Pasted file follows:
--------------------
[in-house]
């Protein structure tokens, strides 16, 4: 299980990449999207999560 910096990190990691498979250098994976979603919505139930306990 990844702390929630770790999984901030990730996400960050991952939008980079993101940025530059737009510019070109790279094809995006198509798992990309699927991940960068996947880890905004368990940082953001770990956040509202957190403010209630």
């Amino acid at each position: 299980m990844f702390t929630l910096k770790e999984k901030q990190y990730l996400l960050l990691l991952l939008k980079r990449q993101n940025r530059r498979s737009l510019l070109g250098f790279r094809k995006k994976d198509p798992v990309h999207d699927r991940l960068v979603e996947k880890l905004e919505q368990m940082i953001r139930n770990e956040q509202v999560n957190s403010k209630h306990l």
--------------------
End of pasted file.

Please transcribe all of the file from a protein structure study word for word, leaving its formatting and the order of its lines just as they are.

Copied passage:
[in-house]
């Protein structure tokens, strides 16, 4: 299980990449999207999560 910096990190990691498979250098994976979603919505139930306990 990844702390929630770790999984901030990730996400960050991952939008980079993101940025530059737009510019070109790279094809995006198509798992990309699927991940960068996947880890905004368990940082953001770990956040509202957190403010209630």
């Amino acid at each position: 299980m990844f702390t929630l910096k770790e999984k901030q990190y990730l996400l960050l990691l991952l939008k980079r990449q993101n940025r530059r498979s737009l510019l070109g250098f790279r094809k995006k994976d198509p798992v990309h999207d699927r991940l960068v979603e996947k880890l905004e919505q368990m940082i953001r139930n770990e956040q509202v999560n957190s403010k209630h306990l």